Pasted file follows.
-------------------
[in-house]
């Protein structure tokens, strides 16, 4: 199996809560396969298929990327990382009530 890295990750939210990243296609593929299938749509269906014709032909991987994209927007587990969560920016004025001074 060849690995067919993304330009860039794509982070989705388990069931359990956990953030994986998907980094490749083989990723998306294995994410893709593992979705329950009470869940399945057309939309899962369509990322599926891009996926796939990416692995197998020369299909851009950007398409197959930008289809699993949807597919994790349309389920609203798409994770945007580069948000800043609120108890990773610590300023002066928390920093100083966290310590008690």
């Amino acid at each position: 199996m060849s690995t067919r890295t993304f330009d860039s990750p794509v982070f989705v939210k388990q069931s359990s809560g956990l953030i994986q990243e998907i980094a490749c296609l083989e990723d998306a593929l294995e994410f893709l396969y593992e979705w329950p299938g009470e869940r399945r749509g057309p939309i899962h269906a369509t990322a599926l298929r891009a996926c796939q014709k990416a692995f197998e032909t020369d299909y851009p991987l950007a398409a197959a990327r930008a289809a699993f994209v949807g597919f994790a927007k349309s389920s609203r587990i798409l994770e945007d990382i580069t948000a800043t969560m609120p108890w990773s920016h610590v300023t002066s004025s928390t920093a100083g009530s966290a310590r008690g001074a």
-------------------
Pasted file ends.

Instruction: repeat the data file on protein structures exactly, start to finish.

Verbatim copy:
[in-house]
């Protein structure tokens, strides 16, 4: 199996809560396969298929990327990382009530 890295990750939210990243296609593929299938749509269906014709032909991987994209927007587990969560920016004025001074 060849690995067919993304330009860039794509982070989705388990069931359990956990953030994986998907980094490749083989990723998306294995994410893709593992979705329950009470869940399945057309939309899962369509990322599926891009996926796939990416692995197998020369299909851009950007398409197959930008289809699993949807597919994790349309389920609203798409994770945007580069948000800043609120108890990773610590300023002066928390920093100083966290310590008690």
């Amino acid at each position: 199996m060849s690995t067919r890295t993304f330009d860039s990750p794509v982070f989705v939210k388990q069931s359990s809560g956990l953030i994986q990243e998907i980094a490749c296609l083989e990723d998306a593929l294995e994410f893709l396969y593992e979705w329950p299938g009470e869940r399945r749509g057309p939309i899962h269906a369509t990322a599926l298929r891009a996926c796939q014709k990416a692995f197998e032909t020369d299909y851009p991987l950007a398409a197959a990327r930008a289809a699993f994209v949807g597919f994790a927007k349309s389920s609203r587990i798409l994770e945007d990382i580069t948000a800043t969560m609120p108890w990773s920016h610590v300023t002066s004025s928390t920093a100083g009530s966290a310590r008690g001074a």